I have always believed that the real people who are qualified to be president, or senator, or any high public office, are usually in academia. They are law professors, college professors, or political scientists working for a think tank. They could even be journalists who have studied politics for a long length of time. Either way, people who understand politics, international relations, and history at a deeper level.

This is not to say that our current elected leaders do not have that expertise. Barack Obama was a senior lecturer at the University of Chicago Law School. Most of our other leaders have university degrees in political science, international studies, or law. I am not implying that Washington D.C. is full of nothing but power hungry dunderheads, though sometimes that assumption is tempting to make.

But there is somewhat of a backlash against intellectualism. Obama and Hillary Clinton were accused of being “elitists” who couldn’t relate to the everyday working man or woman. This explains why Obama tried to go bowling (and failed miserably) and Hillary was seen at a tavern chasing down brewskis. Republicans already have the “good old boy” reputation down solid, so it’s the Dems who need “work” in that area.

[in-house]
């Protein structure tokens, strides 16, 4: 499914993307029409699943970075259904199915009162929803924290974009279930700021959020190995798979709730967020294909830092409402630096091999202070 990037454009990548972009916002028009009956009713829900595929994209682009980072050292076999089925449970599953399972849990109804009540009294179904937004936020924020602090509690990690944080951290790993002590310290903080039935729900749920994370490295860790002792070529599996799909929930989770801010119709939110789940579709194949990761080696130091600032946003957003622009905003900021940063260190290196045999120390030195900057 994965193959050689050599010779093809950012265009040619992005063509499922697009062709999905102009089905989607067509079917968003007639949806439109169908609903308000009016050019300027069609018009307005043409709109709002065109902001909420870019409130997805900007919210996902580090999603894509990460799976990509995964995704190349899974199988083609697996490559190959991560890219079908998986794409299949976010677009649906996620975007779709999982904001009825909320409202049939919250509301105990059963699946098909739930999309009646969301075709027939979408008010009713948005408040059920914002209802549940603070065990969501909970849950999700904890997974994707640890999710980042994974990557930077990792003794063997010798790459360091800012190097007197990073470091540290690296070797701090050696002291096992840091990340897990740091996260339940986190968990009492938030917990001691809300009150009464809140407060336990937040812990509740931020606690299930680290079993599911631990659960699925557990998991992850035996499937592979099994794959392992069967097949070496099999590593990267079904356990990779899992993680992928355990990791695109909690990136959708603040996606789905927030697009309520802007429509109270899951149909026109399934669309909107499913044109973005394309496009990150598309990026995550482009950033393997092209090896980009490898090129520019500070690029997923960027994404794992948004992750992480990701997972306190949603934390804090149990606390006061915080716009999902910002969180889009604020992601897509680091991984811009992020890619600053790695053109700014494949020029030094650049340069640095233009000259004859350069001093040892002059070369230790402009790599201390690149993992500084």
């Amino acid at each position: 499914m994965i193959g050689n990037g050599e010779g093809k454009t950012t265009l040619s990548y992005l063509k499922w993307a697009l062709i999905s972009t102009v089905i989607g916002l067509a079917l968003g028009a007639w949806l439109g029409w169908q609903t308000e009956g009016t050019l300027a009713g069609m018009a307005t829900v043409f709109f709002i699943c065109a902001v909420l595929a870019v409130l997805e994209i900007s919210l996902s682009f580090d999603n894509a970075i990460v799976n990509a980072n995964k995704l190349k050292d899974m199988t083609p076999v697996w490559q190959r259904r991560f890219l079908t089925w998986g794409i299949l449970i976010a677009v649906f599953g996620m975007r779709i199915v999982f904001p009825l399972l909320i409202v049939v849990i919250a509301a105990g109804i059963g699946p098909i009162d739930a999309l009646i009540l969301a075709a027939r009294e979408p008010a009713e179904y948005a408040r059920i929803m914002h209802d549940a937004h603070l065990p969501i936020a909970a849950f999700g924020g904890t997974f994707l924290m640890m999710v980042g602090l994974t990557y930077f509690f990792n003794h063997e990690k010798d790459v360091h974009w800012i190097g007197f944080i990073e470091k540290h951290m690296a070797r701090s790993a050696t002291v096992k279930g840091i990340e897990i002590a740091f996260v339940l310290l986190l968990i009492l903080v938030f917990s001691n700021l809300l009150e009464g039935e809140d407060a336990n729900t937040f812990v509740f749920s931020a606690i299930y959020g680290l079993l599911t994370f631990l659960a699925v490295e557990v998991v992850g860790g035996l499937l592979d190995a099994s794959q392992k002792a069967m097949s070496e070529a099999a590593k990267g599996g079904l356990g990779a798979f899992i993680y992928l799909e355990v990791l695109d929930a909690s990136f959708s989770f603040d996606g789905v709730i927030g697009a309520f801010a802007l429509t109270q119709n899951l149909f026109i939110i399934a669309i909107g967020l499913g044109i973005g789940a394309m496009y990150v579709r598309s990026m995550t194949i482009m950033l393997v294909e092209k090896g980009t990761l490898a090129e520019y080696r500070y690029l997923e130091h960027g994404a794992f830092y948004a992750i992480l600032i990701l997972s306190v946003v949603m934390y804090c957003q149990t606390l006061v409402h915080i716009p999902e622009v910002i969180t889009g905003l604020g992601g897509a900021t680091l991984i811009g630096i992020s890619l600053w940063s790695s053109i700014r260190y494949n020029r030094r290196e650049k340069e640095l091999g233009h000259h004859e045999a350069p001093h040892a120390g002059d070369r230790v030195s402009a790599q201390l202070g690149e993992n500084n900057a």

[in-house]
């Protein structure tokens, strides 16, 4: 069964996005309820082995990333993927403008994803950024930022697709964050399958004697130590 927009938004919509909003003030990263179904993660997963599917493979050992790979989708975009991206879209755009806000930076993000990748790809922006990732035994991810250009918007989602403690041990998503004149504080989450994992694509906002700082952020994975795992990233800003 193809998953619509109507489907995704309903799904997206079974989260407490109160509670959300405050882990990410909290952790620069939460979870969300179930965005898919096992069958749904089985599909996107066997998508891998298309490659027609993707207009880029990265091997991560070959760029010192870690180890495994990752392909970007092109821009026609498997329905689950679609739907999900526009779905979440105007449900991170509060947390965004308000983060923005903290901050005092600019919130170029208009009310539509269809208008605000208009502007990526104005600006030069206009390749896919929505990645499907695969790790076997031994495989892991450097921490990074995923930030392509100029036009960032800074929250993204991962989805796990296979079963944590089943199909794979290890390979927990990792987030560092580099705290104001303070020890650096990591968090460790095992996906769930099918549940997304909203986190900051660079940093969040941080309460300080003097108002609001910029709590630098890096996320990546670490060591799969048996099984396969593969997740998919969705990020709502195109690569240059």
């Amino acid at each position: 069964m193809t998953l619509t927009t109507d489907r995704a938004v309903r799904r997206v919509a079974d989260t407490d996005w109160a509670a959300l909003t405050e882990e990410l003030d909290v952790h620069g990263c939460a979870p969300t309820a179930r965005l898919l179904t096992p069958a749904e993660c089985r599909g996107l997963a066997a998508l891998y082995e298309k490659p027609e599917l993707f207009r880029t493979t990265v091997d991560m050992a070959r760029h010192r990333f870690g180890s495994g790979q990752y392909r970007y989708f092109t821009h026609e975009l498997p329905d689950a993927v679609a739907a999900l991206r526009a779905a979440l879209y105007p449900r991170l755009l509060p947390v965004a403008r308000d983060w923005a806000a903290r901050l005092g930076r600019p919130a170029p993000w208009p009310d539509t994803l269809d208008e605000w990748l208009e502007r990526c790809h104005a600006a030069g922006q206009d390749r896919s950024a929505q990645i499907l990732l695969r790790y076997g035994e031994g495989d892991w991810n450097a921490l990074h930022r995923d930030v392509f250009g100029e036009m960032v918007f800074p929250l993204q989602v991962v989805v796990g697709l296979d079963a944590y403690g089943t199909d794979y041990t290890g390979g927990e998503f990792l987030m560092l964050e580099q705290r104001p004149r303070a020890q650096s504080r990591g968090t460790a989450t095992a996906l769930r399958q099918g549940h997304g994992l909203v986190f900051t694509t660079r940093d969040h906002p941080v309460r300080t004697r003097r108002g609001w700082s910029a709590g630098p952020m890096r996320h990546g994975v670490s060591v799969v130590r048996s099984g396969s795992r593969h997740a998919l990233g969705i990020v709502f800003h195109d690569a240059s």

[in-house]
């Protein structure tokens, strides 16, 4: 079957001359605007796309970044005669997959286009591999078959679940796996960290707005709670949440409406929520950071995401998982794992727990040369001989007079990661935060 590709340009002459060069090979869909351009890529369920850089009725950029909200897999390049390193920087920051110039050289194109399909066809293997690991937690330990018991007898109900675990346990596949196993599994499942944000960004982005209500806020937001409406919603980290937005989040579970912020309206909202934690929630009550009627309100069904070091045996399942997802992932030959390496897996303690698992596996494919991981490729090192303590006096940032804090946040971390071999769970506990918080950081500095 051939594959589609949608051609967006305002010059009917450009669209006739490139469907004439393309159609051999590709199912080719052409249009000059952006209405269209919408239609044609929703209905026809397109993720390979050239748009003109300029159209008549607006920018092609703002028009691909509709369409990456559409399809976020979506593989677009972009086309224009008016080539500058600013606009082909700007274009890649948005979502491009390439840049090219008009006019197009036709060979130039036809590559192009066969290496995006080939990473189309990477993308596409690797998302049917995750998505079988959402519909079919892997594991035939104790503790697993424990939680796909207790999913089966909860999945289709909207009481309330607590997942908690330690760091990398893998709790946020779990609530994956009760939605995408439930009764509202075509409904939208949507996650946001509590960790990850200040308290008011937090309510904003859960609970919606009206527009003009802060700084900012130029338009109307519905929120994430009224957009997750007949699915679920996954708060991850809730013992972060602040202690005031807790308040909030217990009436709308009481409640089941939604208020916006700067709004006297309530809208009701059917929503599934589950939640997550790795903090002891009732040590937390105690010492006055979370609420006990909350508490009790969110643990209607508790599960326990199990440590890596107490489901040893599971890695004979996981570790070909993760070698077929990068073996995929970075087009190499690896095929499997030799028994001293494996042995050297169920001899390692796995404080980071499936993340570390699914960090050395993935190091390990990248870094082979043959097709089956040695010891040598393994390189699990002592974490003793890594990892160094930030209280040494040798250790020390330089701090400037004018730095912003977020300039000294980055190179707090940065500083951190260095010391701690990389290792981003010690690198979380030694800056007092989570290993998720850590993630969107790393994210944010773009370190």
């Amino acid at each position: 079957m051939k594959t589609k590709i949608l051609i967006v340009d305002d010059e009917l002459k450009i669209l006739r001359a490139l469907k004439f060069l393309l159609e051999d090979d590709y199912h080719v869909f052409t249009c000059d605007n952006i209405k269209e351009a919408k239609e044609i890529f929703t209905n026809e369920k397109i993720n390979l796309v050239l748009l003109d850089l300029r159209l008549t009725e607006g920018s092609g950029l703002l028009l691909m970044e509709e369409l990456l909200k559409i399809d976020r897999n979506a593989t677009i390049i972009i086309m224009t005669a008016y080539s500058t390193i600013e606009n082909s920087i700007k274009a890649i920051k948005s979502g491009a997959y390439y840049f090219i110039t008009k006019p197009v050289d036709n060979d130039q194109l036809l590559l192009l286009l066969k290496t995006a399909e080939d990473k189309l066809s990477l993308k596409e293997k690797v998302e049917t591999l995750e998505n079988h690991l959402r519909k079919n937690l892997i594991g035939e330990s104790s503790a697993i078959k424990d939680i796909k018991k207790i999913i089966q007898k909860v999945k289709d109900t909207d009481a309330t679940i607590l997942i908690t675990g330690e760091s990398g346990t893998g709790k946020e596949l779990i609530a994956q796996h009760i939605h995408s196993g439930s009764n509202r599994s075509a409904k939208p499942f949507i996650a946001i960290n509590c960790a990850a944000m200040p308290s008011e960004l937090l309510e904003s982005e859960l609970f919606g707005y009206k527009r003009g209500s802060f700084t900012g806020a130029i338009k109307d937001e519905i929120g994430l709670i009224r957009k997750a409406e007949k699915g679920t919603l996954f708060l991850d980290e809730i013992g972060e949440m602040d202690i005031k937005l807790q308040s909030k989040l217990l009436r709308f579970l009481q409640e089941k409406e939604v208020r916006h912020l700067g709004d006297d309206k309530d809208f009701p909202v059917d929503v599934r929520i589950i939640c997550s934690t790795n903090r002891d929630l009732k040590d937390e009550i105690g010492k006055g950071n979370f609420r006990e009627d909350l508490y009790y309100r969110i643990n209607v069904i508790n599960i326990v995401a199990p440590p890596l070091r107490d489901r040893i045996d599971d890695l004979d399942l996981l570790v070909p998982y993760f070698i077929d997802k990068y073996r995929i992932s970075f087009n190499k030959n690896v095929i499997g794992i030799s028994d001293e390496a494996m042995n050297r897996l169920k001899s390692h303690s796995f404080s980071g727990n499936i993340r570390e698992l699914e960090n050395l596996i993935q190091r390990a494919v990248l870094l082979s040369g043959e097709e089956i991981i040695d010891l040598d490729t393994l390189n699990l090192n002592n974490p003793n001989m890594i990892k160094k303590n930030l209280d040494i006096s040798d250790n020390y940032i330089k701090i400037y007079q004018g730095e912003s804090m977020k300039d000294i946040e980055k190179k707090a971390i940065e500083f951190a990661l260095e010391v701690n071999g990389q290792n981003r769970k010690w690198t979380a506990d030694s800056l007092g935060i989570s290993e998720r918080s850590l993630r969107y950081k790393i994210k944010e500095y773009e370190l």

Some people think politicians who are overtly smart and intelligent are prone to ignore the everyday “Joe Six Pack” and their common problems. Others feel we need the best and brightest running our country, not those who can best identify with the little people.

Intelligence may be relative, but there will always be a place for smart people. Smart people assist in improving technology, science, medicine, the arts, and any other kind of research that helps society become better. When it comes to running a country, that might be a whole other story.